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System failure did not cause Savita death

With Savita Halappanavar's death, we have an example of the term 'system failure' being offered as a distraction from consideration of the source of the problem.

This is not the first time this phrase has been trotted out in inquiries about adverse events in healthcare systems.

In the effort of bending over backwards in case we apportion blame to anyone, we subvert the English language.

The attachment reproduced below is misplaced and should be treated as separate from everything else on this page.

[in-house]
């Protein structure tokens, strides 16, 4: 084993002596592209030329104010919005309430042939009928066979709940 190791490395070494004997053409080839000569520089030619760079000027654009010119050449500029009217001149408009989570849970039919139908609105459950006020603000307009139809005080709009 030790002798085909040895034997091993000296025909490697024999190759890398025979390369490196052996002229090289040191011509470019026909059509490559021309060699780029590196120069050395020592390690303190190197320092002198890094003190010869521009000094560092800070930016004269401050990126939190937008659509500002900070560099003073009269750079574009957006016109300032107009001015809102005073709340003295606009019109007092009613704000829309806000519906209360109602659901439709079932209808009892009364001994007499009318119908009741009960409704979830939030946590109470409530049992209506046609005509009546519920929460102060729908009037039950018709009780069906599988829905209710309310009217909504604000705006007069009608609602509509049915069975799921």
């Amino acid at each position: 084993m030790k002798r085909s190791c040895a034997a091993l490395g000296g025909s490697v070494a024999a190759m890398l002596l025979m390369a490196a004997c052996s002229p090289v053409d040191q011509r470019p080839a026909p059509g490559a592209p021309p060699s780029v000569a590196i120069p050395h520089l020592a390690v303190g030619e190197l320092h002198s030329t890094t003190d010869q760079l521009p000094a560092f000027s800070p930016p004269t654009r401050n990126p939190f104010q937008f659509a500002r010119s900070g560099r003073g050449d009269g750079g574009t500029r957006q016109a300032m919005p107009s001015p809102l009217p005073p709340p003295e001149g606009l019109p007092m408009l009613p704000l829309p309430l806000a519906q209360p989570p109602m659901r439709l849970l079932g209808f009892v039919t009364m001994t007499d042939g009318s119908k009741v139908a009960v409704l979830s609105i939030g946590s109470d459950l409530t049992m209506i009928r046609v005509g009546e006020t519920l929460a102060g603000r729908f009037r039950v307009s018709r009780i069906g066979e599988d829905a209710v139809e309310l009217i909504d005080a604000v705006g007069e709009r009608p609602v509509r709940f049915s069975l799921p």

In my lexicon, a 'system failure' might involve some machine part breaking, or wearing out, thus causing the whole apparatus to stop working.

The phrase would cover situations where there is no direct or immediate human agency.

If a patient's vital signs are not being checked when the rules say they should be, there are human beings to answer for it.

In all walks of life, people make mistakes all the time – it is part of the human condition.

It will not help anybody to avoid such mistakes in future by being able to shift responsibility on to some system for which, it appears, nobody is deemed responsible.


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